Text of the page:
Thursday, August 04, 2005

Classify Me

Keith DeRose pointed out a while ago on Certain Doubts that the titles of the essays in this collection form a series of yes/no questions that we can use as a little diagnostic test to put epistemologists into boxes. So for what it's worth I'm going to follow Clayton Littlejohn's example and list my answers here.

1. Is Knowledge Closed under Known Entailment?
Nope.
2. Is Knowledge Contextual?
Probably, in at least one of the senses that could be intended.
3. Can Skepticism Be Refuted?
Nope, but that's not a problem.
4. Is There A Priori Knowledge?
I expect so, but if so it'll be empirically grounded - and no, 'a priori' doesn't mean 'non-empirical' :)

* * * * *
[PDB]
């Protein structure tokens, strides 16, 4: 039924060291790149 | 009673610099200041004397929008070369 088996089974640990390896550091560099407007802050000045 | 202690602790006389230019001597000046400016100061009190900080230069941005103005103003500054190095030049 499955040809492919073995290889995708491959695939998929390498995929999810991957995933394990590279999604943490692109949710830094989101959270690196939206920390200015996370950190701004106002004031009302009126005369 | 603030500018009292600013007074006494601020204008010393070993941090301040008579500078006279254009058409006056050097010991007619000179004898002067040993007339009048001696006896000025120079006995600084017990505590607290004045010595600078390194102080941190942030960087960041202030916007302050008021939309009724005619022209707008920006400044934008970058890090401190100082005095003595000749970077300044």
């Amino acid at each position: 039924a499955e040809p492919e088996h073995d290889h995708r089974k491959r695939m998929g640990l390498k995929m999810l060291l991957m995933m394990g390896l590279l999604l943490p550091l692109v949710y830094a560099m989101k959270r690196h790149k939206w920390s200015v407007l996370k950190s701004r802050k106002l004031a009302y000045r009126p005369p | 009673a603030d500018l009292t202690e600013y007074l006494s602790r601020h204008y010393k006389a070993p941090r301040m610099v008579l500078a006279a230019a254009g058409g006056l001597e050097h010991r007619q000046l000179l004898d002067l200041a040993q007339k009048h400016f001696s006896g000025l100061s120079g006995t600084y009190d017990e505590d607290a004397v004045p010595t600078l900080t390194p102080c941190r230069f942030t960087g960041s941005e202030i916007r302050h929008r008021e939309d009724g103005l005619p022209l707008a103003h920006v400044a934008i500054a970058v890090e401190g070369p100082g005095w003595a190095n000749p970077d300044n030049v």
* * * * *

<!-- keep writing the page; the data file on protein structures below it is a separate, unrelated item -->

5. Is Infinitism the Solution to the Regress Problem?
Nope.
6. Can Beliefs Be Justified through Coherence Alone?
Nope.
7. Is There Immediate Justification?
Probably, though we'll have to be really careful spelling out what that means.
8. Does Perceptual Experience Have Conceptual Content?
Is it structured in a way that is mirrored by our concepts? Yes. Does it have content which is actually shaped by concepts (i.e. is it conceptualized): some does, but not all of it.
9. Is Justification Internal?
Nope.
10. Is Truth the Primary Epistemic Goal?
Sure.
11. Is Justified Belief Responsible Belief?
If I'm going to borrow terminology from action-talk, I'd rather say 'appropriate' than 'responsible'.

1 comment:

Clayton said...

I like how you formulated your answer to Q11. I can't figure out why people are so inclined to think of the justified as primarily a matter of responsibility rather than appropriateness.